Christine Walika, a longtime executive at the American Bankers Association sued the trade association in Washington, D.C., court Thursday, alleging that women and minorities who work amid its “old boys’ club culture” are subjected to pervasive harassment and discrimination and that she was fired for speaking up about it.
Most Big Law partners would probably hesitate to file a lawsuit or pursue a dispute in arbitration against their firms. After all, it’s likely to present that lawyer with in an unenviable choice: continuing to work alongside fellow partners as the legal claim remains active, or attempting to move elsewhere with the hope that the suit doesn’t stain future job prospects.
Outten & Golden LLP Employment Law Blog—Nicholas Sikon
The U.S. Supreme Court's decision this week in Digital Realty Trust, Inc. v. Somers shrinks Dodd-Frank's protections against workplace retaliation for corporate whistleblowers.
The once robust statute now leaves a gaping hole for those employees in the private sector who report securities related violations to their employer. Now, after the Supreme Court's ruling, employees are required to report directly to the Securities and Exchange Commission in order to avail themselves of legal protection under the statute - internal reporting is no longer enough.
A former Grant & Eisenhofer lawyer has asked a federal judge in Washington D.C. to toss out the firm’s “recklessly false” claims that he unlawfully poached a client in a whistleblower case against Celgene Corp that recently settled for $280 million.
Reuben Guttman said he brought the whistleblower, Beverly Brown, to the firm and that she followed him when he left Grant & Eisenhofer in 2015. Guttman, who is now a name partner at plaintiffs’ firm Guttman Buschner & Brooks, is represented by Outten & Golden.
To read the full story on WestlawNext Practitioner...
Denying allegations that he stole a lucrative whistleblower client on his way out of Grant & Eisenhofer, former director Reuben Guttman on Tuesday accused the plaintiffs firm of rehashing old claims and using a recent breach-of-contract lawsuit to sully his reputation.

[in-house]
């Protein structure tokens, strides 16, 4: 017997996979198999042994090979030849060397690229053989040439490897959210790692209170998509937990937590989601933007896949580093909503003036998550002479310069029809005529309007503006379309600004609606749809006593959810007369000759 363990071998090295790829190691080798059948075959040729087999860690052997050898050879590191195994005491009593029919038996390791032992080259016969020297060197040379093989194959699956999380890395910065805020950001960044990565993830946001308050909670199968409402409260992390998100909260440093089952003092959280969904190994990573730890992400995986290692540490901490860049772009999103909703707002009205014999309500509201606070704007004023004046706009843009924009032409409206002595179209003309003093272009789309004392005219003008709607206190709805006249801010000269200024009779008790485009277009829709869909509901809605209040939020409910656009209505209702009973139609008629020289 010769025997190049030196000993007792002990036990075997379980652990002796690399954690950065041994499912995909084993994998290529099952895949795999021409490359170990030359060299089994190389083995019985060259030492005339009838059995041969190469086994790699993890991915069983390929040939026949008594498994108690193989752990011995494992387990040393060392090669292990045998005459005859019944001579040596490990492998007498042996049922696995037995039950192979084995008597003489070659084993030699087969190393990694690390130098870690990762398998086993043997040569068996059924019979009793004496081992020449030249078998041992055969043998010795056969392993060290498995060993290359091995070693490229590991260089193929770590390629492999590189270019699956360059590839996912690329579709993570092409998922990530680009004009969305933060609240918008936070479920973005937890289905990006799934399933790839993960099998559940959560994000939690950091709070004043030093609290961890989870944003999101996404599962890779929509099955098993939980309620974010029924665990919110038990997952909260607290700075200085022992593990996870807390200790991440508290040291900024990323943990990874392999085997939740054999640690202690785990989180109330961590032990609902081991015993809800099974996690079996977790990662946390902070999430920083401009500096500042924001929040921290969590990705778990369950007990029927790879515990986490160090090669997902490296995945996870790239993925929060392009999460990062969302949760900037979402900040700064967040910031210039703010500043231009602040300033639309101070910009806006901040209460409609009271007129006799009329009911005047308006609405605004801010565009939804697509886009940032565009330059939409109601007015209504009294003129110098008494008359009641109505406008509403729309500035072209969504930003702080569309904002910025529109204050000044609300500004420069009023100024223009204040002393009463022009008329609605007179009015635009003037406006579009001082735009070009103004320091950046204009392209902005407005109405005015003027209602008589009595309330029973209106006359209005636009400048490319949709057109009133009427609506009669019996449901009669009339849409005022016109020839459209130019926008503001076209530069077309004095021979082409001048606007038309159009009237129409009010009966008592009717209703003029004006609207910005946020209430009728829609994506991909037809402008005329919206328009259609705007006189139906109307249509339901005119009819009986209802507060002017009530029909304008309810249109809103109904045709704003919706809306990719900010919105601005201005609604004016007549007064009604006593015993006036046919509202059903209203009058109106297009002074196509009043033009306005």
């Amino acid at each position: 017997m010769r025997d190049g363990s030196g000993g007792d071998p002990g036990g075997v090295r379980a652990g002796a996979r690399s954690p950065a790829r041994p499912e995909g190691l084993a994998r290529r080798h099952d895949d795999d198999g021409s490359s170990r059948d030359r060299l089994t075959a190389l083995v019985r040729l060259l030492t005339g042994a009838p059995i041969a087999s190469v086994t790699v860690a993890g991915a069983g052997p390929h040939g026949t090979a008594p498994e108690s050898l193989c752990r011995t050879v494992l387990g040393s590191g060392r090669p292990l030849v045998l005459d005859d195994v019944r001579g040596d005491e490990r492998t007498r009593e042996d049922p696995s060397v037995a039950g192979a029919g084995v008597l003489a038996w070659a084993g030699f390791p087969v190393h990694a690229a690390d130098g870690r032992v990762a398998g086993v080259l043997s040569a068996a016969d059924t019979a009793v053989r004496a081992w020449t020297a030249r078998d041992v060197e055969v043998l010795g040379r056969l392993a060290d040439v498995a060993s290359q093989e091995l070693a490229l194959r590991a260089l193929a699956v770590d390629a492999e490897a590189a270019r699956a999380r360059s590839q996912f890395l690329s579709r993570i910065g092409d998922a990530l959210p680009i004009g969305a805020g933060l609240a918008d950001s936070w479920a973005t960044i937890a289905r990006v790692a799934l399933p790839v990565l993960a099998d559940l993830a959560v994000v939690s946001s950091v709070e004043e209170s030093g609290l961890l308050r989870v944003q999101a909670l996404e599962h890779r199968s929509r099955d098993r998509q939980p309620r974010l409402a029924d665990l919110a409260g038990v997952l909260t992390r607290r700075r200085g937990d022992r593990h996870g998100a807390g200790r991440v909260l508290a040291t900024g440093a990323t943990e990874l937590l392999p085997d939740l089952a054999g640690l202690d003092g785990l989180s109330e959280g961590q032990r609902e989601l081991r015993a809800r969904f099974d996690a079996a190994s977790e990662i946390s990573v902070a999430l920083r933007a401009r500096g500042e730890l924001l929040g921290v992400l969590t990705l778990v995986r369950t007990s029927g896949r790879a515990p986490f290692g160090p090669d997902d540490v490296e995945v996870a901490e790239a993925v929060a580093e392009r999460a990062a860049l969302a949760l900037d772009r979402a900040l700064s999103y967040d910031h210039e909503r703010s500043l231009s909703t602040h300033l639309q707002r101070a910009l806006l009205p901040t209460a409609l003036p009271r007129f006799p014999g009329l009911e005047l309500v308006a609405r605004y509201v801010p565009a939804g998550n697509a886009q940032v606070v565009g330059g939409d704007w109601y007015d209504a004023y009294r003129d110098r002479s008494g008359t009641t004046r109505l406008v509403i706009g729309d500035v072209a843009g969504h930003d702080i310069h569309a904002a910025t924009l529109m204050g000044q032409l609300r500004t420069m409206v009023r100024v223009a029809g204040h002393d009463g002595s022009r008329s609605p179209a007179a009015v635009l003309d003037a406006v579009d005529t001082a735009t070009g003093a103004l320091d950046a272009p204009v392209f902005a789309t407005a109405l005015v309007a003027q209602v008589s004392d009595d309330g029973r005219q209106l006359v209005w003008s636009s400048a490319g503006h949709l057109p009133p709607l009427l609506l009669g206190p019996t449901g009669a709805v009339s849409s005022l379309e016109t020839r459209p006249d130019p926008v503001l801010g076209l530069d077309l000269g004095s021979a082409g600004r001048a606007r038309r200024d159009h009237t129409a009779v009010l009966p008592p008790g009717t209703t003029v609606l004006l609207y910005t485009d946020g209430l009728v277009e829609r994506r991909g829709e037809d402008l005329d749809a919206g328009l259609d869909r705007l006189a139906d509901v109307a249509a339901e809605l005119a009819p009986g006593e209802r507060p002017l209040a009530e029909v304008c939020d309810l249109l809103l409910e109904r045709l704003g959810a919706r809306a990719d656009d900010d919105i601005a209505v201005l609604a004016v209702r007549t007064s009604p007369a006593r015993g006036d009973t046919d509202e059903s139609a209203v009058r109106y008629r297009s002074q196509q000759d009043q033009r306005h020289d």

Represented by employment law boutique Outten & Golden, Guttman and his current firm, Washington, D.C.-based whistleblower boutique Guttman, Buschner & Brooks, filed several motions in response to a contract lawsuit Grant & Eisenhofer brought in August in D.C. federal court. The lawsuit seeks $7...
A D.C.-based boutique law firm and a former Grant & Eisenhofer PA director urged a federal judge Tuesday to toss G&E’s suit claiming they stole its client and owe $7 million in fees plus a cut of a $280 million settlement reached in a False Claims Act suit against Celgene Corp.
Ex-G&E Director Reuben A. Guttman and his current firm, Guttman Buschner & Brooks PLLC, argued that G&E refused an offer to continue to litigate as co-counsel for whistleblower Beverly Brown in an underlying FCA action against Celgene over the off-label promotion of two cancer drugs. G...
Employers no longer list “new grad” as a requirement in ads, but instead, employers are recruiting for “digital natives.” Here’s why that may be a problem.
“Young people are just smarter,” Mark Zuckerberg, Facebook’s chief executive, famously said on a conference stage in 2007 when he was 22. In 2013, Facebook settled a lawsuit with California’s Fair Employment and Housing Department for posting an employment ad that stated “Class of 2007 or 2008 preferred.”
Apple, Yahoo, Dropbox, and video game maker Electronic Arts all have listed openings with “new grad” as a preference....
Disgruntled employees are increasingly tempted to rant about their bosses online. Maybe you find your boss incompetent. He blames other people, including you, for his mistakes. Or he plays favorites, giving others plum assignments while you and your co-workers are left to handle the drudge work. Or he is mean, impatient and unreasonable about deadlines. Or he is promoting men and holding women back. Posting these complaints to Twitter or Facebook offers a fast, efficient way to gripe to all your online friends and to reach out to...
A provocative story on BusinessInsider today points out that Ellen Pao, who filed a gender discrimination suit against her bosses at Kleiner Perkins Caufield & Byers on May 10, is still showing up for work at the blue chip Silicon Valley venture capital firm. The piece calls Pao’s decision to keep working “awkward,” and notes that she recently attended a Kleiner Perkins party for clients at Resposado, a Mexican restaurant in Palo Alto, where a Reuters account describes how other Kleiner Perkins partners “clutched their drinks and steered clear of their suddenly famous colleague.”